This will definetely break between processors that are not little endian
    The when converted ascii representation taken as ints the 4 bytes will
    obviously follow the opposite format(BIg endian)
    If this storage format is very much required, then first verify if processor
    is little endian or big endian and then start processing the text. I guess
    this would help to resolve machin independency.
    ANy way, I feel the code u r trying out is only for understading the
    language and not for any professional purposes,
    Regards
    vijay
     
    vijay, Jul 17, 2003
    #3
  4. J. Campbell

    Simon G Best Guest

    Hello!

    J. Campbell wrote:
    > I'm a novice with c/c++ and have been reading Eckel's book. I'd like
    > some feedback on using this method. What I need to do is treat a
    > string as numeric data. I know how to write functions to convert
    > between data types, but was thinking that this isn't really necessary
    > since I can access the memory directly in c. I want to treat the text
    > as native integer so that I can perform fast bit-level manipulations.


    The char types are integer types. You don't need to do 'clever' things
    with accessing the memory directly.

    > This code works fine...but I'm wondering...is it portable?


    No...

    > My main
    > concern is the byte order with the near byte being the leas
    > significant.


    That's one problem. How chars are encoded is another. Yet another is
    how chars are stored in memory (they might be stored as just the low
    eight bits of 32 bit words, with your char array being an array of 32
    bit words, with only the low eight bits of each being used). Also,
    related to encoding, there's the issue of how big the chars are (they're
    not necessarily eight bits!).

    Take Knuth's advice: premature optimisation is the root of all evil!

    > I want to be *sure* that if I encode my text data as int
    > on one machine, that I can get my original text back on another. Will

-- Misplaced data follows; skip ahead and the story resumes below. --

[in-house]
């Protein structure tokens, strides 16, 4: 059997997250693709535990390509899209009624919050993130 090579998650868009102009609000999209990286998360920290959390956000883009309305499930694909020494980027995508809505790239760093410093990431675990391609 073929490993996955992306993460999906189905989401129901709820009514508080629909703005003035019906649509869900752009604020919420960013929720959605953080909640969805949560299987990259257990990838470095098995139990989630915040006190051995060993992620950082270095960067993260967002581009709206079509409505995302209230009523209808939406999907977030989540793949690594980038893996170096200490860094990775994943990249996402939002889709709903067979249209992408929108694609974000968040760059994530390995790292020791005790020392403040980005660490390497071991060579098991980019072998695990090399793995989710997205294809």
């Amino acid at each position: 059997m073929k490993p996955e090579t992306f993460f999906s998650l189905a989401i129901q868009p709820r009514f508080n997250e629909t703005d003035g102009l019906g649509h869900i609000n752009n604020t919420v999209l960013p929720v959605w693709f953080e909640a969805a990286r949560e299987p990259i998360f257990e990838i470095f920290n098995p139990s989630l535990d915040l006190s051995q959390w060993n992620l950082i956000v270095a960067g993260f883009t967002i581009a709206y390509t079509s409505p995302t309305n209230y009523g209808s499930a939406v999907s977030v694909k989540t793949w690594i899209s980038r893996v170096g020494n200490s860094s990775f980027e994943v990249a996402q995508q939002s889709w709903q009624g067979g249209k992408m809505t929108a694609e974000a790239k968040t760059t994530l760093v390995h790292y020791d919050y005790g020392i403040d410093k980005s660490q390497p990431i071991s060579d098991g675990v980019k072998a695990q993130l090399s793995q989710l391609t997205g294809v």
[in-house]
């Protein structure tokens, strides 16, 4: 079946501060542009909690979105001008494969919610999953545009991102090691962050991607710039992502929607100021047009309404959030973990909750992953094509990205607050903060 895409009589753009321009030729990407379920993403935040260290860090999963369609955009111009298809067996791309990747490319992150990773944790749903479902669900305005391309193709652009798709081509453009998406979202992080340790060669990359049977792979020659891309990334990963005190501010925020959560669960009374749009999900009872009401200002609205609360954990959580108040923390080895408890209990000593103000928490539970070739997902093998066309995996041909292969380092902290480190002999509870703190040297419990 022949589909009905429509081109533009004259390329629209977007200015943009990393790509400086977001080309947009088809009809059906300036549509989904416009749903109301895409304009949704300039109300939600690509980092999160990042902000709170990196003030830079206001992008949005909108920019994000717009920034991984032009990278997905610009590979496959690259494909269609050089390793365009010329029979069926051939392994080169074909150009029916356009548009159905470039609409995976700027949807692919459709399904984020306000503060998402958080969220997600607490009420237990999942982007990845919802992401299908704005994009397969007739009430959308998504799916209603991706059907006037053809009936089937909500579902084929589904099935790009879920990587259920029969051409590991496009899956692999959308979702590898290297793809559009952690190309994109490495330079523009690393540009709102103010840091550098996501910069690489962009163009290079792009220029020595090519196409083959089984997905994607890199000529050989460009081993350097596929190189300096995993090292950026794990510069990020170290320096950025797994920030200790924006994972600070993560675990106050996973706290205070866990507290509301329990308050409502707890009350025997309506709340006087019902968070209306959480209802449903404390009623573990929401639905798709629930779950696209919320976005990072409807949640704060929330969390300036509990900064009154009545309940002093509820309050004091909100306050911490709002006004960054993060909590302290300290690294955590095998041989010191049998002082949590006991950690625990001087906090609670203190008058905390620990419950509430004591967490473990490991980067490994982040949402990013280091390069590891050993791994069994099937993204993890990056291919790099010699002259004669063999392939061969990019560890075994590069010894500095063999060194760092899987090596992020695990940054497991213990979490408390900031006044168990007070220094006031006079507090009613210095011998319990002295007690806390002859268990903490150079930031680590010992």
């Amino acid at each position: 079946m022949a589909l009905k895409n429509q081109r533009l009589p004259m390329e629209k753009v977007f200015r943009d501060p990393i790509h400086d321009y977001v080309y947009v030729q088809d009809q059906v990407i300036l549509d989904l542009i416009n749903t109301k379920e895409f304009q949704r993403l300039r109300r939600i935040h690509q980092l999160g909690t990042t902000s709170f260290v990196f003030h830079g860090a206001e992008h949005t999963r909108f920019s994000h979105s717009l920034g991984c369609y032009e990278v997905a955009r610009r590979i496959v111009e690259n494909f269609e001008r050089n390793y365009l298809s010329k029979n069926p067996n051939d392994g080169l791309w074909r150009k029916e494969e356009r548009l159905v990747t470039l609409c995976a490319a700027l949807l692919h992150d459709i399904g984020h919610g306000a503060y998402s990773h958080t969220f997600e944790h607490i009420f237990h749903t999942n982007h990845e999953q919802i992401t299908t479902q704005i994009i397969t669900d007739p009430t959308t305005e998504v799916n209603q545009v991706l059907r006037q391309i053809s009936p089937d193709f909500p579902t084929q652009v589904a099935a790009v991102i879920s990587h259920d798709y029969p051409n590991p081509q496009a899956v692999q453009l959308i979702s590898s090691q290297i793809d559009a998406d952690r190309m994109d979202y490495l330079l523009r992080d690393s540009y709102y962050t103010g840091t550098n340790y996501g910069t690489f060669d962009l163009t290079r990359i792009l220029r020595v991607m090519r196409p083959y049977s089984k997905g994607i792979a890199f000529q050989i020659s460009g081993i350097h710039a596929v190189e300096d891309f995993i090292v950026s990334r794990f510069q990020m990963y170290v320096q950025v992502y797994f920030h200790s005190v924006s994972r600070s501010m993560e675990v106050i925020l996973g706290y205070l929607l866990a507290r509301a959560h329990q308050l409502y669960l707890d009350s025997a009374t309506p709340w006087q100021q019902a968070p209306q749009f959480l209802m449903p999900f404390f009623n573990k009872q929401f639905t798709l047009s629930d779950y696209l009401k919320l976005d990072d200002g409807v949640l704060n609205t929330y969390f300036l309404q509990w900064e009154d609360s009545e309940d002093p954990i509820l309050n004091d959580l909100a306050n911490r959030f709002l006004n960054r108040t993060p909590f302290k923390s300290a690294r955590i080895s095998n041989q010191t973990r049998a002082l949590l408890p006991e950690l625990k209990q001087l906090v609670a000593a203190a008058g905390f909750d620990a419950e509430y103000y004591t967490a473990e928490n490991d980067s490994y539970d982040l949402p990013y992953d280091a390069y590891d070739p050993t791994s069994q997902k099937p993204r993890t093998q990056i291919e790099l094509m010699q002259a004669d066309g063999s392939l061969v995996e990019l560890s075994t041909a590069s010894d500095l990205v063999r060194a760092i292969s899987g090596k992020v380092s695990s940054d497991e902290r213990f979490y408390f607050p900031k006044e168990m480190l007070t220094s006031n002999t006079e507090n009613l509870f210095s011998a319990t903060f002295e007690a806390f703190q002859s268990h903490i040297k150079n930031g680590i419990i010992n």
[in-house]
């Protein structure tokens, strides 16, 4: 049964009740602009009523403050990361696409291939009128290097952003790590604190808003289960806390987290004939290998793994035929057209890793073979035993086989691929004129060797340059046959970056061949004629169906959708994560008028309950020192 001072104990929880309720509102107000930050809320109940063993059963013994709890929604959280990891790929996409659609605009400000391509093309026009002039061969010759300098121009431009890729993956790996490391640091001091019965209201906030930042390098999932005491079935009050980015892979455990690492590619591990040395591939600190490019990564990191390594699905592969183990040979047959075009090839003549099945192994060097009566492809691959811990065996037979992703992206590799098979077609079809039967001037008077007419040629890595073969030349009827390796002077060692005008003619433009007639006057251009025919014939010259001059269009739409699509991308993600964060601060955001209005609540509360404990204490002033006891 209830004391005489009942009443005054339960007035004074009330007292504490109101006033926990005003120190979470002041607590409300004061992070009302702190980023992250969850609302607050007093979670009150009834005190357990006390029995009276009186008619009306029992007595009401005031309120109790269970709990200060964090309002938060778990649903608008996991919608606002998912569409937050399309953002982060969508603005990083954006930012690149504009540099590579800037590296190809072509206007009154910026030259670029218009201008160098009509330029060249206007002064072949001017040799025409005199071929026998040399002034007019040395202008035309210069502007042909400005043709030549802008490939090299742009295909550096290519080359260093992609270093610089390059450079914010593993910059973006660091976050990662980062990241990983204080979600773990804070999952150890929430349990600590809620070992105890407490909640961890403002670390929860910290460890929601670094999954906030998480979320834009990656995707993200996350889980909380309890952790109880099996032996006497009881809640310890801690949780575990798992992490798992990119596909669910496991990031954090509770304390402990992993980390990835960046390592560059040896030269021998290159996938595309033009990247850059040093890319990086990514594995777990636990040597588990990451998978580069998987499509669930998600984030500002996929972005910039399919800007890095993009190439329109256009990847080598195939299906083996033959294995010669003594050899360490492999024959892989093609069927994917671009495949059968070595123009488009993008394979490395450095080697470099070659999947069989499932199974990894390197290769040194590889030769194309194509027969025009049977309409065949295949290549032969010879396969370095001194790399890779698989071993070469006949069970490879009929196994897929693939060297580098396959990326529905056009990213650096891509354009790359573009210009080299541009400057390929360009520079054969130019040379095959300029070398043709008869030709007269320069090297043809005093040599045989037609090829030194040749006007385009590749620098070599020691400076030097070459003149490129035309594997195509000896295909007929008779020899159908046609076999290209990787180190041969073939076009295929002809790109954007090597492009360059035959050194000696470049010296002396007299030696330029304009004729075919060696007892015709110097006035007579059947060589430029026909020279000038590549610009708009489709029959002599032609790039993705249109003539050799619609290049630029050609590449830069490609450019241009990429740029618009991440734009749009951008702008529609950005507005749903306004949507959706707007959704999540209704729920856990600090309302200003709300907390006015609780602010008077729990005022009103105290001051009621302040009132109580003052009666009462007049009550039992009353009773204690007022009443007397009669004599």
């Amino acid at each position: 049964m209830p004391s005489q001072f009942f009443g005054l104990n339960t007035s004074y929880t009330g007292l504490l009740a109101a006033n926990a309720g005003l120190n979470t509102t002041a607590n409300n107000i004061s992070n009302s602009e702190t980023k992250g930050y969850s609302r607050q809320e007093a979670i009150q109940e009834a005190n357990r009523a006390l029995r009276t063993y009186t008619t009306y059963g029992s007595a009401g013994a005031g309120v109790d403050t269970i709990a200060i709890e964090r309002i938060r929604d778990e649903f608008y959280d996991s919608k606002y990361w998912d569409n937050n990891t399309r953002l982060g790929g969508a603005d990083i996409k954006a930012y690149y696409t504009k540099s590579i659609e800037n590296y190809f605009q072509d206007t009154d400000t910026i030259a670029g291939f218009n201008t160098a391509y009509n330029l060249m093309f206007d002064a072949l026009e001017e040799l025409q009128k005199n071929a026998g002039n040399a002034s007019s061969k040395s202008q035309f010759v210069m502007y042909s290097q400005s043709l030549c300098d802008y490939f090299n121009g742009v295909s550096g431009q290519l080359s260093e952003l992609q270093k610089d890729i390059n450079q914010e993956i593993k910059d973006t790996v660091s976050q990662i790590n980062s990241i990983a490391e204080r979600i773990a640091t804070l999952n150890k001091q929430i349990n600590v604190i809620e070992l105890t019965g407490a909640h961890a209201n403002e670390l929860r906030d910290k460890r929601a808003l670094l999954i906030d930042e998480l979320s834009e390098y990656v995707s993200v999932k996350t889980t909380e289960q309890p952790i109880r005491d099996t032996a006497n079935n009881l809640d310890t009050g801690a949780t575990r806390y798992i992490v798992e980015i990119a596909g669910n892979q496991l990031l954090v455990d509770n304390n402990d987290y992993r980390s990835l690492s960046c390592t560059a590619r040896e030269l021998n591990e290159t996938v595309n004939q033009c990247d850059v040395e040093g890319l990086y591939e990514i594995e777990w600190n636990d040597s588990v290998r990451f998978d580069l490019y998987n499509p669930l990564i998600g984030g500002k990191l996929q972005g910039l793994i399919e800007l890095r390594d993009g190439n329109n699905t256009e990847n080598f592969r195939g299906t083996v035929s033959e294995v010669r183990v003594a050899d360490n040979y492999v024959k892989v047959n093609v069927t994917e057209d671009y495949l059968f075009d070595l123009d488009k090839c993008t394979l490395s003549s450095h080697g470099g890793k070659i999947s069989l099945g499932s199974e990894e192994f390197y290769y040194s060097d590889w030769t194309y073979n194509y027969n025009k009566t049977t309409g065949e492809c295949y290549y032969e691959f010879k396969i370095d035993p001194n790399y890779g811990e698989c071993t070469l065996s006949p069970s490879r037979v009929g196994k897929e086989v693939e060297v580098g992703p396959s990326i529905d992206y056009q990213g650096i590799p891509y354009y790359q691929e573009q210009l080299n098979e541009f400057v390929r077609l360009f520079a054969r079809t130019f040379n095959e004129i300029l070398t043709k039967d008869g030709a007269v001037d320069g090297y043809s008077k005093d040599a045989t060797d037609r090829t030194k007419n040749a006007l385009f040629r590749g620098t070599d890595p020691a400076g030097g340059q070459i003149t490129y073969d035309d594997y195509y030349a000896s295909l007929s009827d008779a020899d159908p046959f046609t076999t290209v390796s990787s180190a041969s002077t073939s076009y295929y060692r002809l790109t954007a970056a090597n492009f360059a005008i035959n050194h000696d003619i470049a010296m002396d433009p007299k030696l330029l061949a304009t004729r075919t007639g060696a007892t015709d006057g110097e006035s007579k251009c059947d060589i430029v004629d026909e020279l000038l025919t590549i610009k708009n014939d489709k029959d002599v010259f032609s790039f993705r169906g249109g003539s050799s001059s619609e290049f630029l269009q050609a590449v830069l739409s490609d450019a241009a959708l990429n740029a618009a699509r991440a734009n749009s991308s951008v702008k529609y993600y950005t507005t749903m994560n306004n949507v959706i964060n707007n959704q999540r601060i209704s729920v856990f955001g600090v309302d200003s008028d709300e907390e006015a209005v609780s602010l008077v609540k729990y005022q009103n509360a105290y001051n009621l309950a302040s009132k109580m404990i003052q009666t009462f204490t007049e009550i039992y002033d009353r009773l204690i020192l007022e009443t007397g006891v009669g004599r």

> this method work cross-platform? What are the dangers of doing this?
    > Is there an easier way? This is just sample code to demonstrate what
    > I am talking about...it's not meant to be useful. I appreciate any
    > input you can offer.
    >
    > Joe


    Concentrate on getting the code *right*, first. Optimisation is hardly
    ever relevant to correctness (and it is just a waste of time to optimise
    incorrect code). Once you've got the code right (which, from what
    you've said, means portable across platforms (and compilers)), *then*
    optimisation *may* be appropriate.

    However, optimisation isn't really something that novices should be
    concerned with. For starters, knowing how to effectively optimise code
    requires plenty of knowledge, understanding and experience. Secondly,
    compilers perform all sorts of useful optimisations that just aren't
    practical at the source code level (and such optimisation opportunities
    can actually be pre-empted and prevented by naive, handwritten
    'optimisations'). Thirdly, and most importantly, the best optimisations
    aren't done at low, implementational levels (especially bit fiddly
    stuff), but are done before any actual programming has even started -
    they're done at higher levels in the design itself!

    :)

    Simon
     
    Simon G Best, Jul 17, 2003
    #4
  5. J. Campbell

    Simon G Best Guest

    J. Campbell wrote:
    >
    > To Simon G Best, re: "Take Knuth's advice: premature optimisation is
    > the root of all evil!"
    >
    > I agree with what you are saying...however, I think that the more
    > details of a system that are understood, the greater liklihood for
    > writing efficient, well-formed code. Obviously I'm not there yet;-)
    >
    > Thanks again for the response.


    Given that, by your own admission, you're a novice: why do you think that?

    Compare an unoptimised binary search (binary trees are lovely, lovely
    things) of an ordered sequence of items with an optimised linear search
    of the same sequence, and see how they compare for longer and longer
    sequences. It will change your life.

    (At the risk of sounding pretentious,) They who spend hours working for
    a few more pennies can't spend that time earning lots of lovely pounds.

    Simon
     
    Simon G Best, Jul 17, 2003
    #5